The mystery of MH 370 has left the front pages and is no longer considered, even by CNN standards, to be “Breaking News.”  Disappearing on March 8, a year ago, an international search effort, led by the Australians, has scoured tens of thousands of square miles of the Indian Ocean.  Even with all that effort, not a single shred of evidence associated with MH 370 has been found.  Everyone, including the investigators, remain confounded as to how a Boeing 777 aircraft, filled with passengers, baggage and cargo, can just disappear.

Both the Malaysian and Australian Governments have repeatedly said they will continue the search until the aircraft is found.

Several days ago, even while expanding the search area, the searchers indicated they don’t know where else to focus the search if they don’t find the aircraft in the area upon which they are focusing  [LINK]. The problem is that once they complete the search in the area in which they’re now looking, an area of 23,000 square miles, they’re going to expand the search to 46,000 square miles.  Compounding the problem is winter weather moving in and the depths at which the search is operating.

So far, even with a widening of the search area…NOTHING!

Let’s all hope, for the sake of the families, the aircraft is found.  Whether we ever figure out what happened or not, closure for so many who have suffered with no information for so long, is of paramount importance.  But at the same time, let’s hope those directing the search also have the common sense to know when to end the search.

No one can suggest that the Australian and Malaysian Governments haven’t given it their best shots.  They have already done so.  But nothing can go on forever and, as painful as it may be for the families and as unacceptable as the finality of the effort without closure may be, an aimless search makes no sense.

We certainly hope MH 370 is, for all sorts of reasons, found, but it’s time for everyone, including the families, to start accepting the reality that it may never occur.

MH 370: The End Is Nearing…

MH370: Malaysian Government Officially Declares Disappearance to Be An “Accident”

Malaysia Airlines 370 and its 329 crew and passengers went missing 327 days ago, and the search continues.  The speculation machine has conitnued to work overtime, churning out theories from accident to hijacking, to pilot misconduct to, as we recall, even the aircraft entering a black hole.  None of these theories, however, provide any comfort to the families.  Currently, the search is focused on four ships mapping the ocean floor.  While no new hard information into the cause of the accident has been uncovered, the Malaysian Government believes the time has come to conclude that the crash was an accident.

The Malaysian Government’s declaration that the loss was the result of an accident has real significance, as it is “a move that will open the way for the victims’ family members to receive compensation.” [Link] As we have observed previously, the parameters of that compensation are governed by the Montreal Convention which covers international air transportation and to which Malaysia is a signatory.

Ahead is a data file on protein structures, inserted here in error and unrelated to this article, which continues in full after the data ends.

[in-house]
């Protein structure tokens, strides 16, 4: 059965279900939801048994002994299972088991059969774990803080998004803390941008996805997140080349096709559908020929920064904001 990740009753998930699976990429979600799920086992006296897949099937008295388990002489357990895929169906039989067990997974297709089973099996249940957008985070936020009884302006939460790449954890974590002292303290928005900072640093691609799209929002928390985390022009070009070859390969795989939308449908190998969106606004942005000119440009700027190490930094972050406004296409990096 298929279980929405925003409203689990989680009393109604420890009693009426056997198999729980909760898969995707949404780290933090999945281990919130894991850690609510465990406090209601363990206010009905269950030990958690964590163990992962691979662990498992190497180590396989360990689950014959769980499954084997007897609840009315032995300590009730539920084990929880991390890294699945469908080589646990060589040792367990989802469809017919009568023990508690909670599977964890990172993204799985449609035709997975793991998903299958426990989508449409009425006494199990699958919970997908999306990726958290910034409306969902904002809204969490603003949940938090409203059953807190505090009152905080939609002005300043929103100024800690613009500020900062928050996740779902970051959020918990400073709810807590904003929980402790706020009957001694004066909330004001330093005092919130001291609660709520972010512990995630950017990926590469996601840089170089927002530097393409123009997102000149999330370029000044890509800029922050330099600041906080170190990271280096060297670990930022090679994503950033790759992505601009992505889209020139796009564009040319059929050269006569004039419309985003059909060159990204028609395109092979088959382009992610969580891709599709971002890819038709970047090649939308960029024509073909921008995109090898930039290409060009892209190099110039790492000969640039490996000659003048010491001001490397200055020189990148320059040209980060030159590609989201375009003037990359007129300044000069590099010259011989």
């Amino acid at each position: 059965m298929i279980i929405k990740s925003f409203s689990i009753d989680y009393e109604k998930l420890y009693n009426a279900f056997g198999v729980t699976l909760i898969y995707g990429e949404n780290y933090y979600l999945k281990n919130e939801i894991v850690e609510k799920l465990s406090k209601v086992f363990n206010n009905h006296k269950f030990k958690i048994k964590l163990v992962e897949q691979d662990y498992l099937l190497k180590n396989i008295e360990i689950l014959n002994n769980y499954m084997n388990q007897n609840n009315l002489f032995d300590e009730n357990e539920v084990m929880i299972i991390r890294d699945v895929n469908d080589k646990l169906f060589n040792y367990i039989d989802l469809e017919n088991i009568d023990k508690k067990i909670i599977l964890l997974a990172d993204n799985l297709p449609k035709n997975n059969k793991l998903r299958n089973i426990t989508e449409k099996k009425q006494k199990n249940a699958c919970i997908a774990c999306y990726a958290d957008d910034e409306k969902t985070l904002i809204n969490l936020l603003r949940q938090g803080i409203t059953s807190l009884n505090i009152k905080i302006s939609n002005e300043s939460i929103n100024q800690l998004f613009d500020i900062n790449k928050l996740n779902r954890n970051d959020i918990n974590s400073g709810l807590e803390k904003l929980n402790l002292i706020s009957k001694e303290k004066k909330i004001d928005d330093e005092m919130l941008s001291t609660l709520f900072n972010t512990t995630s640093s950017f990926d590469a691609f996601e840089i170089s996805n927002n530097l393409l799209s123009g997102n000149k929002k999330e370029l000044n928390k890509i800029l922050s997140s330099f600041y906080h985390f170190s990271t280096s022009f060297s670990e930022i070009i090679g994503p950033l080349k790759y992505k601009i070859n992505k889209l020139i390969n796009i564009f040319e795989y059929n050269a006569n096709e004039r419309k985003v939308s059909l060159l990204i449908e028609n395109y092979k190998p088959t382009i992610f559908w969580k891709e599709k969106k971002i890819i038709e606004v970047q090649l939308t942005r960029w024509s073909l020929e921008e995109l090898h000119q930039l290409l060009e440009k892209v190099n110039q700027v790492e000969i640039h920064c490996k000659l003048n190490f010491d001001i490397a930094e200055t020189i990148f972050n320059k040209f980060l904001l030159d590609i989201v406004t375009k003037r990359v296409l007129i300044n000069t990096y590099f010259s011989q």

Malaysia Airlines, based upon the Malysian Government’s statement, has indicated that it will now proceed to pay compensation “in accordance with applicable laws.”  We would read that as being in accordance with applicable international agreements and, to the extent those agreements mandate the use of local laws, the laws of the various countries of citizenship of the victims, including China.

While all of us hope that ultimately there are some real answers regarding what happened and that we can put the speculation to rest, moving forward with the payment of compensation is reason for some optimism that progress is being made.  It won’t bring closure to the families, but it may, hopefully, assist them, to some degree, in coping with the loss.

It has been reported that some of the families find the determination of an accident unacceptable since it brings a measure of finality to the hope many of them harbour that their loved ones are still alive.   Plane-ly Spoken respectfully disagrees.

Some news, however limited, in the context of MH370, is still good news.

MH370: Malaysian Government Officially Declares Disappearance to Be An “Accident”

MH 370: Let’s Give Malaysia Airlines A Break

No airplane!  No news!  No nothing!  That is unless you consider the report that Mahathir Mohamad, the former Prime Minister of Malaysia, is quoted as saying that “Malaysians are stupid.  They don’t know how to manage aviation.”  Link

The statement was reportedly made following the announcement by Malaysian Government investment fund, which controls Malaysia Airlines, that it had hired a German national to run the financially troubled airline.

Let’s take a step back.  The last we heard is that, essentially, there’s nothing new regarding the mystery of Malaysia Flight MH 370.  The latest report is that the mapping of approximately 110,000 square meters of the floor of the Indian Ocean by the Australians is currently underway.  Not a search, but rather a mapping exercise which, as Plane-ly Spoken understands it, is a predicate to actually resuming the search itself.